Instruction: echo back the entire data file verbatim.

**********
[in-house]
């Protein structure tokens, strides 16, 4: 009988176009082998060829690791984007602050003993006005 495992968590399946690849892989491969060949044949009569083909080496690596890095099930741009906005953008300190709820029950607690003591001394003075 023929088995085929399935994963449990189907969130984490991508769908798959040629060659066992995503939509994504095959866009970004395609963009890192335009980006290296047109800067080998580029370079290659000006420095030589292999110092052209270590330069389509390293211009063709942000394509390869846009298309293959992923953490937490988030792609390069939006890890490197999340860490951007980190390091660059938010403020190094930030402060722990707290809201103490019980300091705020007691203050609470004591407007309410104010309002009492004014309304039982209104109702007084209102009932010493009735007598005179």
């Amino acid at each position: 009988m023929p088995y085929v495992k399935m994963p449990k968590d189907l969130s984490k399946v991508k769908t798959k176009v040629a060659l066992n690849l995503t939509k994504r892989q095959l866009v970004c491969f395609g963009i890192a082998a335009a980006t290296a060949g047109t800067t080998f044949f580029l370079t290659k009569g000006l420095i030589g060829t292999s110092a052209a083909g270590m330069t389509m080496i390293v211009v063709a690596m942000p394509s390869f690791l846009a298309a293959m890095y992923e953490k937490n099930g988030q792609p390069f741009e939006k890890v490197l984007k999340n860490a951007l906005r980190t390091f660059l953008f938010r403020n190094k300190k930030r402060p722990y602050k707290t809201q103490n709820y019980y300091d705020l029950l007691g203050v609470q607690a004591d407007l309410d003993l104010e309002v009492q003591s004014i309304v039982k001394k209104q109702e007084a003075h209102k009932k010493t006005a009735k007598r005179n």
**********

[in-house]
């Protein structure tokens, strides 16, 4: 009988176009082998060829690791984007602050003993006005 495992968590399946690849892989491969060949044949009569083909080496690596890095099930741009906005953008300190709820029950607690003591001394003075 023929088995085929399935994963449990189907969130984490991508769908798959040629060659066992995503939509994504095959866009970004395609963009890192335009980006290296047109800067080998580029370079290659000006420095030589292999110092052209270590330069389509390293211009063709942000394509390869846009298309293959992923953490937490988030792609390069939006890890490197999340860490951007980190390091660059938010403020190094930030402060722990707290809201103490019980300091705020007691203050609470004591407007309410104010309002009492004014309304039982209104109702007084209102009932010493009735007598005179």
């Amino acid at each position: 009988m023929p088995y085929v495992k399935m994963p449990k968590d189907l969130s984490k399946v991508k769908t798959k176009v040629a060659l066992n690849l995503t939509k994504r892989q095959l866009v970004c491969f395609g963009i890192a082998a335009a980006t290296a060949g047109t800067t080998f044949f580029l370079t290659k009569g000006l420095i030589g060829t292999s110092a052209a083909g270590m330069t389509m080496i390293v211009v063709a690596m942000p394509s390869f690791l846009a298309a293959m890095y992923e953490k937490n099930g988030q792609p390069f741009e939006k890890v490197l984007k999340n860490a951007l906005r980190t390091f660059l953008f938010r403020n190094k300190k930030r402060p722990y602050k707290t809201q103490n709820y019980y300091d705020l029950l007691g203050v609470q607690a004591d407007l309410d003993l104010e309002v009492q003591s004014i309304v039982k001394k209104q109702e007084a003075h209102k009932k010493t006005a009735k007598r005179n």